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Prudential Standards

Banks

Prudential Guidance Standards

Banking institutions must comply with certain safety and soundness standards in respect of their capital, assets, liquidity, and other critical aspect of their banking operations. Banks that fail to meet the expected safety and soundness standards are subject to supervisory actions that can range from recapitalization and dividend payout restrictions to prompt corrective action (PCA).

Liquidity Coverage Ratio

Liquidity is a measure of how well a bank is prepared to convert assets into cash with little or no loss of value in order to meet its liquidity in various liquidity risk scenarios. To help ensure effective bank liquidity supervision, the FSC/FSS has put into effect at the beginning of 2015 the Basel III liquidity coverage ratio (LCR) framework, which replaced the previous won-denominated liquidity ratio requirements that applied to banks.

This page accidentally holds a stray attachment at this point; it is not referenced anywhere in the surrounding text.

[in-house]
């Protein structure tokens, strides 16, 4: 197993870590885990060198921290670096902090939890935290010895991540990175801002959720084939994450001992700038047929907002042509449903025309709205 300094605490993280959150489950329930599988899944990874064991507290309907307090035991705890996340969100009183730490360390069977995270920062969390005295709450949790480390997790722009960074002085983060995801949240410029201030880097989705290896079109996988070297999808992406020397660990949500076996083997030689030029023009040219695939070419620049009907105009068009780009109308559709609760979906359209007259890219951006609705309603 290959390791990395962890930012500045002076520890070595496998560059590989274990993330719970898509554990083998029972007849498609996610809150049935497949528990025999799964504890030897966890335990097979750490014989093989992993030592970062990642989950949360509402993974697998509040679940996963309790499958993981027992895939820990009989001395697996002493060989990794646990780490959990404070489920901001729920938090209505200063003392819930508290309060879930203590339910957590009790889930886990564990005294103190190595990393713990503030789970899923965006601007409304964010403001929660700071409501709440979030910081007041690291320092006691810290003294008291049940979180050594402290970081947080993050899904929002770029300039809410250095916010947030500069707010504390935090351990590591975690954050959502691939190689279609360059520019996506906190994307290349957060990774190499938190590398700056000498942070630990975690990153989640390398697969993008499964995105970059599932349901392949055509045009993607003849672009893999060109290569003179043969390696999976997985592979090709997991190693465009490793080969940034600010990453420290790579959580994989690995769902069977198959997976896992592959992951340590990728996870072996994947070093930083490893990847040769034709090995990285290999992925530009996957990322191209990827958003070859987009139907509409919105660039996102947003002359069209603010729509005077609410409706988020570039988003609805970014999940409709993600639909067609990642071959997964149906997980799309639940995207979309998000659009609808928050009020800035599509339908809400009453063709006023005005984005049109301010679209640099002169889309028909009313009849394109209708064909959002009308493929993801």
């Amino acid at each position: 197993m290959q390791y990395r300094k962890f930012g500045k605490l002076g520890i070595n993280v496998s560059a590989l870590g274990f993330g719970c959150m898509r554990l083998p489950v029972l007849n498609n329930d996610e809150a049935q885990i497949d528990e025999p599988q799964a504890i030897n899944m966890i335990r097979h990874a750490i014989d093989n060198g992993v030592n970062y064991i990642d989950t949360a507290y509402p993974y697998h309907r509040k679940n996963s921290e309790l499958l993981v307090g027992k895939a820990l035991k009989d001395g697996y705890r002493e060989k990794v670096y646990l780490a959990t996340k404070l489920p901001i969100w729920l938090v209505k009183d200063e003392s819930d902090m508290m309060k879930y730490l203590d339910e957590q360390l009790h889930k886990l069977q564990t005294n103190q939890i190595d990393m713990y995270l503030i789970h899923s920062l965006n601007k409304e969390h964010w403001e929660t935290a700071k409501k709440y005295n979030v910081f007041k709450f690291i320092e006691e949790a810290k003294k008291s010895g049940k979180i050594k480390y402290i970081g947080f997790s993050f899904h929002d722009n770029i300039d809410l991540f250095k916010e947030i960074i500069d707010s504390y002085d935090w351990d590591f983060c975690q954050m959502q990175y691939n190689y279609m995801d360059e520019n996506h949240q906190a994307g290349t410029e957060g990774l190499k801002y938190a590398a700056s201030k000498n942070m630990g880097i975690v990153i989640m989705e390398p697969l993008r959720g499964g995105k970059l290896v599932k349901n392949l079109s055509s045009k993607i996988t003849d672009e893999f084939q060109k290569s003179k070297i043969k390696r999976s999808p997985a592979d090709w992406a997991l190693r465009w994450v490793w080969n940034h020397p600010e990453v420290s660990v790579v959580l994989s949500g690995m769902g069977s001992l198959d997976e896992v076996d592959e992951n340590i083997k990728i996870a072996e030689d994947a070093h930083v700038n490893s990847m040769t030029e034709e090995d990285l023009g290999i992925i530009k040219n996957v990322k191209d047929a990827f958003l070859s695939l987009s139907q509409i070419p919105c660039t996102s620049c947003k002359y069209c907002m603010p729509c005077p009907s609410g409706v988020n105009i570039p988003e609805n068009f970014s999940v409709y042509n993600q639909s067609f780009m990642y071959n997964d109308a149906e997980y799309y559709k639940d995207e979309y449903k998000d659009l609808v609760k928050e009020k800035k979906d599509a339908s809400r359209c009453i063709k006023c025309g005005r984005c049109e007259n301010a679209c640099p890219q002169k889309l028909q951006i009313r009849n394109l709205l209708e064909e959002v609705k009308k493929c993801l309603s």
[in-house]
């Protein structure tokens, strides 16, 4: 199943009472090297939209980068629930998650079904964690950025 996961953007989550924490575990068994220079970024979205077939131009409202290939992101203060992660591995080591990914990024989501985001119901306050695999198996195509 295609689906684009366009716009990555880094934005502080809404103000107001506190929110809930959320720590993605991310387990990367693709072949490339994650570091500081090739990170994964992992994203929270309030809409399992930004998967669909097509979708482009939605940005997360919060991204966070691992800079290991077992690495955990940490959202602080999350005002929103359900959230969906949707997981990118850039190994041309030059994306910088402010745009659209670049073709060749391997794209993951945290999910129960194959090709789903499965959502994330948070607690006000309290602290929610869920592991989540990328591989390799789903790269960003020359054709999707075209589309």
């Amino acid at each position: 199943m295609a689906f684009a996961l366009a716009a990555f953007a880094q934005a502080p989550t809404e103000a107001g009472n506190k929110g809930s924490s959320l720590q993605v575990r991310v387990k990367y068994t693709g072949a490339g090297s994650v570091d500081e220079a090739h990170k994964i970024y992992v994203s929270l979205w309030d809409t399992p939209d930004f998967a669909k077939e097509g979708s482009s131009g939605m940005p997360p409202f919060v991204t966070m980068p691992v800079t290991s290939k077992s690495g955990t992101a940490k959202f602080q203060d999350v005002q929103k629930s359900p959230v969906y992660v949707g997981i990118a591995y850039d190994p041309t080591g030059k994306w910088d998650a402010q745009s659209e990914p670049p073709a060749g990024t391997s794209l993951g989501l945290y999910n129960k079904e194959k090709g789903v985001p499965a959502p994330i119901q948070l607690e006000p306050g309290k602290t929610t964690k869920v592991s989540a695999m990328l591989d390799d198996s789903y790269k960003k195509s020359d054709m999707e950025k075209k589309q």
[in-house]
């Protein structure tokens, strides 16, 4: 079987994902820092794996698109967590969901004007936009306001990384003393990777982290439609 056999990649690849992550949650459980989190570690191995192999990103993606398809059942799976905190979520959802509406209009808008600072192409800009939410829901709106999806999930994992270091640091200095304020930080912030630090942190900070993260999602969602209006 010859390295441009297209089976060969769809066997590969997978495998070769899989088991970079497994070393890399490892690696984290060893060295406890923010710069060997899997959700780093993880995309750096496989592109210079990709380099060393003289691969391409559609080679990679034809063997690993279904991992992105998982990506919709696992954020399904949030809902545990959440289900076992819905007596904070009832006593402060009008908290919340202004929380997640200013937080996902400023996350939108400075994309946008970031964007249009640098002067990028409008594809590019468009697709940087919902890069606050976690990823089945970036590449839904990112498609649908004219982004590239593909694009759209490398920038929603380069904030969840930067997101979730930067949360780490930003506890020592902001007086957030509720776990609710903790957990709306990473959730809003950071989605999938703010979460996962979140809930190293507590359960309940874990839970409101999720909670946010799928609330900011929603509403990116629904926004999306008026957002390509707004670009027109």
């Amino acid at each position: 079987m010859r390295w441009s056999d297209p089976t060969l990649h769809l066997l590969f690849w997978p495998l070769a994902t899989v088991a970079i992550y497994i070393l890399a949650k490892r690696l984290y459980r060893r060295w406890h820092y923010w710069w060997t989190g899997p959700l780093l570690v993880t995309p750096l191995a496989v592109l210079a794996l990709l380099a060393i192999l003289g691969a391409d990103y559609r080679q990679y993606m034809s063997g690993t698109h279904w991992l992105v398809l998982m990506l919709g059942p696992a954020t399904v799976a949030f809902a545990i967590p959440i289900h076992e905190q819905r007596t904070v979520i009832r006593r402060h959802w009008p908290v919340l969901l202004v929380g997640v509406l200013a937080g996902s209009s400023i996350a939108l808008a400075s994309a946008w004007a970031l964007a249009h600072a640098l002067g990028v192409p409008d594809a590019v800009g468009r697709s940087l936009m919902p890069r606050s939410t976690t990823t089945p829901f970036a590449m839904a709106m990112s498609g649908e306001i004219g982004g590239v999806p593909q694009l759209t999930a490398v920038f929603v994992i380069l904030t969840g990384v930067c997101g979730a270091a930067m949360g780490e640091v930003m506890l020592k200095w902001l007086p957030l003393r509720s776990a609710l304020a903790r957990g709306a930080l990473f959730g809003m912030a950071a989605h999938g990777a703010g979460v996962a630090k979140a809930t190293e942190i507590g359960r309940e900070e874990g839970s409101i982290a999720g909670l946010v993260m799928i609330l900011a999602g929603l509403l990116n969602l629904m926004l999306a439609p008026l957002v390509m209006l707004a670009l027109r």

As set by the Basel Committee on Banking Supervision, the LCR is intended to improve the resilience of a bank's liquidity capacity by requiring high-quality liquid assets sufficient to enable the bank to cope with a "significant stress scenario" lasting up to 30 days. The LCR is defined as a simple ratio of stock of high quality liquid assets to the total net cash outflows over the next 30 calendar days. Commercial banks and specialized banks must maintain a minimum LCR of 100 percent. For foreign bank branches, the minimum LCR is 60 percent. In addition, banks are subject to the net stable funding ratio (NSFR) requirement that supplements the LCR with a time horizon of one year.

Foreign Exchange Management and Requirements